This morning we loaded the car up with kids (ours and the neighbours) and headed in to Mrs Macquarie’s Point, for our almost predictable annual watching of the nautical festivities. I think we’ve been more often than not since our kids were 3 and 1. This was the first time we’d taken in the other members of our Street Gang!
It was a stunning day, Sydney Harbour was as beautiful as ever. I sat there on the picnic rug and thought about all the people who would’ve used it as a lookout point for thousands of years. It was Yurong for the original custodians of this land. Mrs Macquarie was the wife of one of our early governors back when Sydney Town was a penal settlement. The story goes that she would walk across to this point, to Mrs Macquarie’s Chair (a bench carved out of sandstone – it’s still there) and look up the harbour, hoping that a ship might come through the heads with news from England.
Although it is a part of the Sydney Domain, it is hard to imagine it covered in native vegetation, until you realise that there are large swathes of harbour foreshore that make up the Sydney Harbour National Park. So if parts of the northern harbour’s edge was transposed, and more of the rocky harbours edge was exposed perhaps there would be a feeling of an older time, where the tracks were dirt for walking only, and people cane down to fish and look for shellfish on the shoreline.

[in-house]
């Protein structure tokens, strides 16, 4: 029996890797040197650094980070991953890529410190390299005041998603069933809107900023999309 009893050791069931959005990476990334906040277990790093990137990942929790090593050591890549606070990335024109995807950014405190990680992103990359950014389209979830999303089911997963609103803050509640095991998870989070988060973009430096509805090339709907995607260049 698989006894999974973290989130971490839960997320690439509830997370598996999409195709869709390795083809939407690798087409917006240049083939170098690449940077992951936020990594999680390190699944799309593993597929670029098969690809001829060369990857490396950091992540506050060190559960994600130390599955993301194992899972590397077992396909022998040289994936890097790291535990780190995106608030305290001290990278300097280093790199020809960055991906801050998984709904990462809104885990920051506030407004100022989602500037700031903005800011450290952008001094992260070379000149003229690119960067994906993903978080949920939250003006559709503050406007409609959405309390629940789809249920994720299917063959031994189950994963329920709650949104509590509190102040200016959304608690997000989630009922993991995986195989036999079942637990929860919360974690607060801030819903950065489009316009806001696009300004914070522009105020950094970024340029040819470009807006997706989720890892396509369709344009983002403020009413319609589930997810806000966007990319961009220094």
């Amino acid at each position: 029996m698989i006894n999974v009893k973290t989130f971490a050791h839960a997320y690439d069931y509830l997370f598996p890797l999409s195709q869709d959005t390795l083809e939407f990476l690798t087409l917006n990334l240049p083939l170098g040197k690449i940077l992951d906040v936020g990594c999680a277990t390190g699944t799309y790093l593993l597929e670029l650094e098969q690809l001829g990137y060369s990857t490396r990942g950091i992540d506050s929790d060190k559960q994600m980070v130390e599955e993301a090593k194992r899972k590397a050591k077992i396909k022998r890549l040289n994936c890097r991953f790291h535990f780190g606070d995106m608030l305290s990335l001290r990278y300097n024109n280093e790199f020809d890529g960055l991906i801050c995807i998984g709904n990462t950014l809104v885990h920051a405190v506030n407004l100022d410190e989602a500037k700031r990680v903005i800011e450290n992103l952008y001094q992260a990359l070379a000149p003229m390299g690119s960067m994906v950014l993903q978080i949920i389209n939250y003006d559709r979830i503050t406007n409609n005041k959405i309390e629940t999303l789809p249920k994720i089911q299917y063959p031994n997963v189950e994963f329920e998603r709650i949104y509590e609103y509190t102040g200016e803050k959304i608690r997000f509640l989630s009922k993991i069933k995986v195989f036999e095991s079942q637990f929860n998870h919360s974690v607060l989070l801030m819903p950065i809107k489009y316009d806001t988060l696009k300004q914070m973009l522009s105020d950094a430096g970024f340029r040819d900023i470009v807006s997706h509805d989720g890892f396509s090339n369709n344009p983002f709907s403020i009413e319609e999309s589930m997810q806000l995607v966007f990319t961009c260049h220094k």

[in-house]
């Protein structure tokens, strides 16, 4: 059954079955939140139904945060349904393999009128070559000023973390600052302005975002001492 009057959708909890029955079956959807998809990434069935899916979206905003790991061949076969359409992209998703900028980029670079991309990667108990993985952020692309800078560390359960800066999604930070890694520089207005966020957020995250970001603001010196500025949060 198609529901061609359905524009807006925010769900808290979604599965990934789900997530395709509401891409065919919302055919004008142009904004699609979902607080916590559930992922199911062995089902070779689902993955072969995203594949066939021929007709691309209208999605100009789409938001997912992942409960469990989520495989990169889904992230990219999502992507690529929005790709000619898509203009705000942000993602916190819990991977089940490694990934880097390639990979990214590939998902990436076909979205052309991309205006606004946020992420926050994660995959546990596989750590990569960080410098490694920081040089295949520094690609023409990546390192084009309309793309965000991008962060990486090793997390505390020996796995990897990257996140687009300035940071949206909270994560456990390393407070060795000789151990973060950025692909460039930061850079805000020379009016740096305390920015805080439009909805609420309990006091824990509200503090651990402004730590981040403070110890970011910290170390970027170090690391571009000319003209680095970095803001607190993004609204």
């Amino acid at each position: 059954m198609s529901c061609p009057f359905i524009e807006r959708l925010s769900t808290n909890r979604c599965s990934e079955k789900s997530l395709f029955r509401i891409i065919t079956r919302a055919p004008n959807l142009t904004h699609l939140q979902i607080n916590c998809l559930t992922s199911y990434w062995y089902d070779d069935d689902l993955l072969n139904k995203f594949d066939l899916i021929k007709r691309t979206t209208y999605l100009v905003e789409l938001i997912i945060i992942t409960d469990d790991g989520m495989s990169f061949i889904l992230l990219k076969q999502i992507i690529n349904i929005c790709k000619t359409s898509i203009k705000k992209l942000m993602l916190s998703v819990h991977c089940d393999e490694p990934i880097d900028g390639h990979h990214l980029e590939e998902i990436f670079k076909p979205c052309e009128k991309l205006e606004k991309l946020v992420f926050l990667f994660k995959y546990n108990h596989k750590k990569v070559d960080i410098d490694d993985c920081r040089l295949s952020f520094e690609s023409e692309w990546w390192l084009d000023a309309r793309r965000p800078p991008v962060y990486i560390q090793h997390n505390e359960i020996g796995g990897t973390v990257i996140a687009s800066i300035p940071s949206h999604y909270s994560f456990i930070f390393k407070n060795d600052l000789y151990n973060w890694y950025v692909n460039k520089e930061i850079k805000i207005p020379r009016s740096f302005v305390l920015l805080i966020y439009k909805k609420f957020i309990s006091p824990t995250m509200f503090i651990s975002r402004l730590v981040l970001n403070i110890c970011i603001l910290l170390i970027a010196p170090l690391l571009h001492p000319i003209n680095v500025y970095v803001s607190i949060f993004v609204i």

Australia Day is a strange beast, made even stranger in current times. This year’s is a special case when the day itself isn’t declared a public holiday so those who work on Saturdays are paid their usual wage , and another day is tagged on to the weekend as the holiday.
The harbour sparkled, and the programme of events on the water, and in the air, rarely changes. Favourite things were the fire boat and the old ships, that Opera House and Bridge built when there were only 400 cars in Sydney (apparently!). I have also realised that I love a fly-by!
I’m glad that A suggested we head in this morning.